I read a great post by Ellen Gerst yesterday where she mentioned something Abraham Hicks had written, saying “hard work is not the path to well being”, and that “feeling good” IS.
I have another perspective on that concept!
I remember in the depths of my grief, when nothing seemed to help, having the thought to tackle a huge task – something really daunting. I remember getting on my old jeans and a sweatshirt, grabbing the shovel and trudging up the hill to our garden. I started digging at the biggest weeds with the deepest roots – weeds that had completely invaded our long-neglected garden. With each push of the shovel, I felt my anger dissipating, and by the time I’d been at it for about an hour, a portion of the garden looked reclaimed – and I felt my soul had been, too. I was no longer so deep in my sorrow.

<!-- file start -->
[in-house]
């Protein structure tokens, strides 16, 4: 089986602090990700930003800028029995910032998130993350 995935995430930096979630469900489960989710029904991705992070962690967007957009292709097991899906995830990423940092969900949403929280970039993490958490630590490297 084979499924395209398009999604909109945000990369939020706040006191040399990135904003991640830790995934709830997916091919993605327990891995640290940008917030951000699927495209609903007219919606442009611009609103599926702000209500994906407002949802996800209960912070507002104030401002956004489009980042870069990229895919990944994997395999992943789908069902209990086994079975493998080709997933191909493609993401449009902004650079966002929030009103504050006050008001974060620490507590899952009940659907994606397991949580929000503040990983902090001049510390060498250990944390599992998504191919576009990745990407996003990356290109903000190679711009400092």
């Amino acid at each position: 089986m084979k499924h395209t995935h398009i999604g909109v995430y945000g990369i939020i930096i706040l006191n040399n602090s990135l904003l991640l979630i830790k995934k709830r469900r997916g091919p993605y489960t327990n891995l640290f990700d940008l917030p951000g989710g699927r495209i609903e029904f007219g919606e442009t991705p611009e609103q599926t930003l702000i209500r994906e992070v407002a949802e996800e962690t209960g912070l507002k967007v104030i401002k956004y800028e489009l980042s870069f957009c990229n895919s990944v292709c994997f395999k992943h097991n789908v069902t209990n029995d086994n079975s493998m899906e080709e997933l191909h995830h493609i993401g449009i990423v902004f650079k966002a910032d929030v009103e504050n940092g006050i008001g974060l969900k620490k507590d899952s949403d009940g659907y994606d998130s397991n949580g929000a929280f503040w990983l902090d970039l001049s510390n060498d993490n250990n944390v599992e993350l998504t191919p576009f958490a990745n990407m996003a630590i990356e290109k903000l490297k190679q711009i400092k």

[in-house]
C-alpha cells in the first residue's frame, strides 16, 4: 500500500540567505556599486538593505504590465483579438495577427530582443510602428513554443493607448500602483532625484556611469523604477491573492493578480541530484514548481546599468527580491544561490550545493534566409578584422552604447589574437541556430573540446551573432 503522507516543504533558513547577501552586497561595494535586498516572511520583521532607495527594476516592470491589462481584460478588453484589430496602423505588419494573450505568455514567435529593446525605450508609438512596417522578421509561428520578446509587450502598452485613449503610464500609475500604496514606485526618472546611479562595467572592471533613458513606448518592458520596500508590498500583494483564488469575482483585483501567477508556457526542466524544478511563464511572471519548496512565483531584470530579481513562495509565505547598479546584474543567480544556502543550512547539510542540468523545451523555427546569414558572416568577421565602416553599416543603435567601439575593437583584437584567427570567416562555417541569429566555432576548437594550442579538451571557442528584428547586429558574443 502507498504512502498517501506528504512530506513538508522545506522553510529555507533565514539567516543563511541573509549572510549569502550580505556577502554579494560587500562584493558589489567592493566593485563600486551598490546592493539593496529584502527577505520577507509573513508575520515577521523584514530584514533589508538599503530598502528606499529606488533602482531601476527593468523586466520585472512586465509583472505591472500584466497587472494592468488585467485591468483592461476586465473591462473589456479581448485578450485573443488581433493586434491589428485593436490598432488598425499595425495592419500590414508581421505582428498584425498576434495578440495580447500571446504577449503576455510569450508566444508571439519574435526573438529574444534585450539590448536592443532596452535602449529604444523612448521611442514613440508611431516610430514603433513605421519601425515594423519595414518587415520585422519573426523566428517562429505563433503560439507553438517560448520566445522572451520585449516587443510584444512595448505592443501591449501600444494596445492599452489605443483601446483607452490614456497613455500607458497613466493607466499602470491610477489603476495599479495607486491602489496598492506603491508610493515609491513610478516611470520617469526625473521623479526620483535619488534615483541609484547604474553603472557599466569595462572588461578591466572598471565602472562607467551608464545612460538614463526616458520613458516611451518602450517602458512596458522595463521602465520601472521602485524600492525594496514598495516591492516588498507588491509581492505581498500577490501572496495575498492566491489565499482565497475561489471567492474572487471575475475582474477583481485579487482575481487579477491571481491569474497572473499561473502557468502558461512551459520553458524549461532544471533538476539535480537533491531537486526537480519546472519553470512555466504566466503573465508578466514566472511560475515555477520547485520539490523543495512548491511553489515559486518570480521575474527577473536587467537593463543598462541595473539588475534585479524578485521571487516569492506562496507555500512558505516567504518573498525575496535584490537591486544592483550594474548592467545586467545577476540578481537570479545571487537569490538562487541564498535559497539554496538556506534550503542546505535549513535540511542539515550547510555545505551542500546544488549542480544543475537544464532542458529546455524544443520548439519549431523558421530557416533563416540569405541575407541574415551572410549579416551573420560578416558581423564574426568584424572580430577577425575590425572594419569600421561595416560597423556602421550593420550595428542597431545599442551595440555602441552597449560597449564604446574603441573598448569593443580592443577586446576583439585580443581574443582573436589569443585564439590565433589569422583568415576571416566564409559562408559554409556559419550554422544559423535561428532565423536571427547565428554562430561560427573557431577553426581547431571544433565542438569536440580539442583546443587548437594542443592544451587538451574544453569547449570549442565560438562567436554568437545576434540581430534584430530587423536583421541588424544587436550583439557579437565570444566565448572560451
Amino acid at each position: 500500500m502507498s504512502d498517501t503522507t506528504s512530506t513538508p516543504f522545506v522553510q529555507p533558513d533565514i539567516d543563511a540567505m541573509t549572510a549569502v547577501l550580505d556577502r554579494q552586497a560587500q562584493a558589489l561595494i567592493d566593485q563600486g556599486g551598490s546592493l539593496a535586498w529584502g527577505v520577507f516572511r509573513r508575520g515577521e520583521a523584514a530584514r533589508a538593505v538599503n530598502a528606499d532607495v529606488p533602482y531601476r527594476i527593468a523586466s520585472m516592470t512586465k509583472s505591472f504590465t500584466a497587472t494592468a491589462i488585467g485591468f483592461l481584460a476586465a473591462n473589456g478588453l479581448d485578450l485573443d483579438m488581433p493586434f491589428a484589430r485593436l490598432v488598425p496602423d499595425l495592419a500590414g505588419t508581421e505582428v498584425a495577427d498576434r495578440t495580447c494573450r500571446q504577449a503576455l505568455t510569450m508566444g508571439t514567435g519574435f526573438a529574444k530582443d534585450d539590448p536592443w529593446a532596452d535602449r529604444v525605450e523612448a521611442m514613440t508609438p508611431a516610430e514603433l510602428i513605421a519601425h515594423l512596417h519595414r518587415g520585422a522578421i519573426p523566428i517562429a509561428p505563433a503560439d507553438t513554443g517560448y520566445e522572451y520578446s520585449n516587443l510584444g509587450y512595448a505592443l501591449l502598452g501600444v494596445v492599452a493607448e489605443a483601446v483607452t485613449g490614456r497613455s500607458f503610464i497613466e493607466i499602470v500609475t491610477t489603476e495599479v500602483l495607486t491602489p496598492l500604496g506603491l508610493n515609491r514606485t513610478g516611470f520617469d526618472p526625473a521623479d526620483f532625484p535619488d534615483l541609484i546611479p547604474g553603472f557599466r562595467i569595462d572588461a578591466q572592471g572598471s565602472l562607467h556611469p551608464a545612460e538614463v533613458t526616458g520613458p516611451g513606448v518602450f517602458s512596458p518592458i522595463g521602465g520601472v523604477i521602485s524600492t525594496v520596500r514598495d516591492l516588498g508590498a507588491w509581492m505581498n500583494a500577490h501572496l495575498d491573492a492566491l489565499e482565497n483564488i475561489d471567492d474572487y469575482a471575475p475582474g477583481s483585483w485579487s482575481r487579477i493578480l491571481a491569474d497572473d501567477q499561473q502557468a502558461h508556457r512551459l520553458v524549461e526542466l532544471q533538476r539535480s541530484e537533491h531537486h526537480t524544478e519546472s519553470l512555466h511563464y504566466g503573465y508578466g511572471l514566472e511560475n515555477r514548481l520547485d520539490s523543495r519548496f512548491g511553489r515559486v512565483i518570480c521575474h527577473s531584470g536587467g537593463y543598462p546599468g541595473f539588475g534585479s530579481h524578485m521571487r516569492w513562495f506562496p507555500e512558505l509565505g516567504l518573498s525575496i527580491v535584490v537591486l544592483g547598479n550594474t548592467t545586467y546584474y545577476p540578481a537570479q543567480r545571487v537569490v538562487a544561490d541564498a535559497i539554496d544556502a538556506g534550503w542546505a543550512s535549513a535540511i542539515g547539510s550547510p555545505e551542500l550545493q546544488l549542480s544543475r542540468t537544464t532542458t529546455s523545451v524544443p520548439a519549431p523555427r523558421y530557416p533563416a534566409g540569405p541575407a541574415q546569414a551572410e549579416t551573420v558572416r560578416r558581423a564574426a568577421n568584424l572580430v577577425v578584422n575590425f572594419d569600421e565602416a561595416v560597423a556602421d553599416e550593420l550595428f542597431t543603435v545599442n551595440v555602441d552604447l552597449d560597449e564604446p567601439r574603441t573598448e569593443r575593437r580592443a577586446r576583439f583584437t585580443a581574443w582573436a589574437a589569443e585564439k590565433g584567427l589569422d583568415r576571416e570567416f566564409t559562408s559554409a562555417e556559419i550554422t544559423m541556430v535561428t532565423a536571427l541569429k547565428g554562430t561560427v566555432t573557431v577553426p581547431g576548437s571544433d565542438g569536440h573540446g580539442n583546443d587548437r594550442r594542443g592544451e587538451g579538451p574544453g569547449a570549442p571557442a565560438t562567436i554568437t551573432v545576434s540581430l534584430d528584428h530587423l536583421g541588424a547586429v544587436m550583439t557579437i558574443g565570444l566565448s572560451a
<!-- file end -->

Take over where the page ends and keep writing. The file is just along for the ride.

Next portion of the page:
I also felt more inclined to tackle the little daily tasks that I’d been putting off. Looking out the window and seeing that cleared space in the garden lifted my spirits, and made me think, “I CAN do this!”
Proverbs 10:16 tells us “The labour of the righteous tendeth to life…” and I felt that. I felt more alive – and more willing to live – after that hard work.
Ecclesiastes 5:12 teaches us that “the sleep of a labouring man is sweet…” and I experienced that, too. Physical exhaustion brought on a deep sleep that night that had become foreign to me in my grief.
In the same post, I read this sentence:
“When you feel good about yourself and your circumstances, you naturally become more productive.”
I found that day in the garden that the converse is also true: when you are productive, you naturally feel better about yourself and your circumstances.
The two contrasting perspectives can create an upward spiral. So whatever you need to do today – whether it be on the ‘tackle-a-hard-thing’ side of the spiral, or a ‘recognize-the-greatness-within-you’ side, do it!
Then you’ll surely be on the path to well-being.